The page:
A Mom's Survival Guide to Camp (It’s for Dad's Too!)
Before they go to camp. . .
• Print out a variety of address labels on your computer with their camp address (to give out to friends at school) and with their home address and addresses of close relatives/friends to use when sending letters from camp.
• As a surprise, pack a small wrapped gift in your child's trunk for them to open when they arrive at camp.
• For girls (especially younger campers), send stickers and a sticker album - they love to trade.
• Be sure to send a variety of stationery (both personalized and non-personalized). They love to trade these too!
• If your child goes to a uniformed camp, buy clothes one size larger than they usually wear. You will get extra use out of them this way.
• Be positive before they go to camp. Your child will detect any negative feelings that you have.
• Send at least one autograph item (pillow or pillowcase) so the kids in the bunk can sign it.
• Wear sunglasses to the camp bus — never let your child see you cry.
• Bring a lot of candy for the camp bus (yes, even if it leaves at 7 a.m.) Eating candy is a part of the bus experience — it is more important than the bus lunch!!
• For girls, don't forget to send nail polish in bright colors It’s a bunk activity. Extra helpful hint: Nail polish remover is best in pad form or the small jars with sponges. Bottles of remover can spill and ruin whatever they touch.
• It is better to send several regular size bottles of toiletries (shampoo, conditioner, etc) than one oversize bottle. The large bottles are heavy to carry and, if lost, they have nothing else.
• For camps with color war, be sure to find out the colors of the teams in advance so you can act quickly to send the appropriate items when you find out which team your child is on. Color war is serious stuff at camp.
• Follow the packing guidelines of your camp, but always take your child into consideration. For example, if he or she wears three outfits a day at home, you may want to send extra clothing to camp.
• Pack WITH your child. Be sure that he or she knows where all of their items are located. A child may feel lost at camp if they can't find their soap, stamps, socks, etc.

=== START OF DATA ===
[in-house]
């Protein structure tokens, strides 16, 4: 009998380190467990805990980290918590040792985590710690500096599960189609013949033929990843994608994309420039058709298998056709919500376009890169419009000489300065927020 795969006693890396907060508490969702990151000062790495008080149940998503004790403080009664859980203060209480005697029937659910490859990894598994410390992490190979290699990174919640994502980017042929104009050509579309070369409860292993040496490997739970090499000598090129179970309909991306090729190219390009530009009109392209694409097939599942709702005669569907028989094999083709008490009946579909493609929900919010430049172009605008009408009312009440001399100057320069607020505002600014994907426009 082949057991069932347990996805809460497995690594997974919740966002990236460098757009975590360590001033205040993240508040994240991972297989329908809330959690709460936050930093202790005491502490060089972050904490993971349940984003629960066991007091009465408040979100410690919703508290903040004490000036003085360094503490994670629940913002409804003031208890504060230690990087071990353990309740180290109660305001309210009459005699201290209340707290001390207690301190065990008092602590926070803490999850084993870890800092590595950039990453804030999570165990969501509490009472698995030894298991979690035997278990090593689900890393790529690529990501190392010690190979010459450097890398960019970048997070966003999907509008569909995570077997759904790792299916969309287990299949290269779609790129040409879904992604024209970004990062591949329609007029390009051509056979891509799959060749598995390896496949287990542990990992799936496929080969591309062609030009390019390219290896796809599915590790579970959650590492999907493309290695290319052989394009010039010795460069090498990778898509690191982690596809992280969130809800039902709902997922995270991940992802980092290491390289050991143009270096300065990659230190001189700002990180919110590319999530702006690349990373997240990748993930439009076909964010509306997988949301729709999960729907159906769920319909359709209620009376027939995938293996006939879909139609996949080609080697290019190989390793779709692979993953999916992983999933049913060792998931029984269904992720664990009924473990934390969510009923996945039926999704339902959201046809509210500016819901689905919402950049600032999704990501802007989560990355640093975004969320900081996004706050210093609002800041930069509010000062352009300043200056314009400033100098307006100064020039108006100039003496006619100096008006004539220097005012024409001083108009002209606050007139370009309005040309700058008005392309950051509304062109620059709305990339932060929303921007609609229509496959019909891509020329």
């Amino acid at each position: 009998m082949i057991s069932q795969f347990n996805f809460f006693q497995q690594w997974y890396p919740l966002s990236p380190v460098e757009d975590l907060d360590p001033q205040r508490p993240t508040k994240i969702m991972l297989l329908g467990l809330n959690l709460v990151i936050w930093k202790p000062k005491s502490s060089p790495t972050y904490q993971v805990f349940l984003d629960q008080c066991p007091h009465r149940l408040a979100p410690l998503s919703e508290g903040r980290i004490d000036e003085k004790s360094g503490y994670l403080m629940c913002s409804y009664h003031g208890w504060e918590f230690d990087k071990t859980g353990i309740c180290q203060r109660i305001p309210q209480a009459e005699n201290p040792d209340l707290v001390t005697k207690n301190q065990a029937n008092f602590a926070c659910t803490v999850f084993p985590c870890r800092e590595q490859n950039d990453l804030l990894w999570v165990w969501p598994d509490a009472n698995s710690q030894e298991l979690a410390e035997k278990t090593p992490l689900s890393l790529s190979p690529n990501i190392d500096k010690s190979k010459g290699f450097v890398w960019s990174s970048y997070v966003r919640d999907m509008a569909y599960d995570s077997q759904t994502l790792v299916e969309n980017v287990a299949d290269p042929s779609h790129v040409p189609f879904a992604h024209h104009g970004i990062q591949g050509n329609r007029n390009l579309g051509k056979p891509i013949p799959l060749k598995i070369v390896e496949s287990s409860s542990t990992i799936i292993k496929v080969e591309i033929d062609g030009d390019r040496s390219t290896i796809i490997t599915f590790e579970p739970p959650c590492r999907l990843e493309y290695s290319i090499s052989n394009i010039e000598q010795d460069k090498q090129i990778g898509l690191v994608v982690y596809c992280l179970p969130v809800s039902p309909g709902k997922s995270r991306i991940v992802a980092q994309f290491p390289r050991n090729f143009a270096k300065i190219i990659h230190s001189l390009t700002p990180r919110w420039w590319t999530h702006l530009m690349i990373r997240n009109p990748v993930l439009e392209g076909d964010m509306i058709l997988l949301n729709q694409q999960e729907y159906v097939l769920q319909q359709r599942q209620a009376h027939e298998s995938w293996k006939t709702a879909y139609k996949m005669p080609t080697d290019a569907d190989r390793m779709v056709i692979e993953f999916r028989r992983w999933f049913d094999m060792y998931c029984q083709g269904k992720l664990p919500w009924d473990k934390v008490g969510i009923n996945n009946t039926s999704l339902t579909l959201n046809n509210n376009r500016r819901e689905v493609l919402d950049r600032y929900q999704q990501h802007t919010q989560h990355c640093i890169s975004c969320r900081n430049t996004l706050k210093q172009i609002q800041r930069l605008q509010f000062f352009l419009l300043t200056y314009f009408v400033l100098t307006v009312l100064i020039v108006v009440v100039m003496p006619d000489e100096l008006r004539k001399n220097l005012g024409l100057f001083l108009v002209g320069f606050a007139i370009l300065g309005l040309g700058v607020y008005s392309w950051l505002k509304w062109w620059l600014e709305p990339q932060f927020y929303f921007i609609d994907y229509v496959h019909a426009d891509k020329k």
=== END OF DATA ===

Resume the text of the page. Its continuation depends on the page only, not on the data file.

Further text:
• Buy a shower caddy that doesn't have a solid plastic bottom. The water needs to drain out of the bottom, or it will be gross!
• Send liquid soap — not a plastic soap dish. A soap dish doesn't drain the water (see tip above).
• Water bottles with a wide mouth are better than the narrow top kind because they can put ice into a wide mouthed one. It’s better for a long, hot hike.
• Send anything that glows in the dark. It's always fun at lights out time!
• Buy a silver permanent marker NOW! The stores always sell out of them right before camp trunks leave. You need silver to mark anything black.
• You may want to send an inexpensive water resistant watch to camp. It helps the children to manage their schedule.
While they are away . . .
• Phone calls are best scheduled early in the day, so that the camper has a full day of activities afterward. Night phone calls can sometimes lead to tears at bedtime.
• Remember that a lack of letters from your camper is not always a bad thing. If they don't write, they are probably having a lot of fun! You should, however, try to write at least every other day. Getting mail at camp is a big event.
• Don't send all of their disposable cameras at once — they will use all of the film available. A better idea would be to send one or two cameras at the beginning and, on visiting day, bring the balance. You can take the cameras they have used, develop the pictures, and send them to camp after visiting day.
When they come home . . .
• Unpack the camp trunk outside. You won't believe how much dirt can follow them home. Shake out each item as you take it out and see!
• Pack away any labeled socks and underwear that you think will fit next year. It will save you the trouble of having to label new ones.
Source: Funcampstuff.com. Visit www.funcampstuff.com before children leave for camp and while they are away for the latest and newest trends.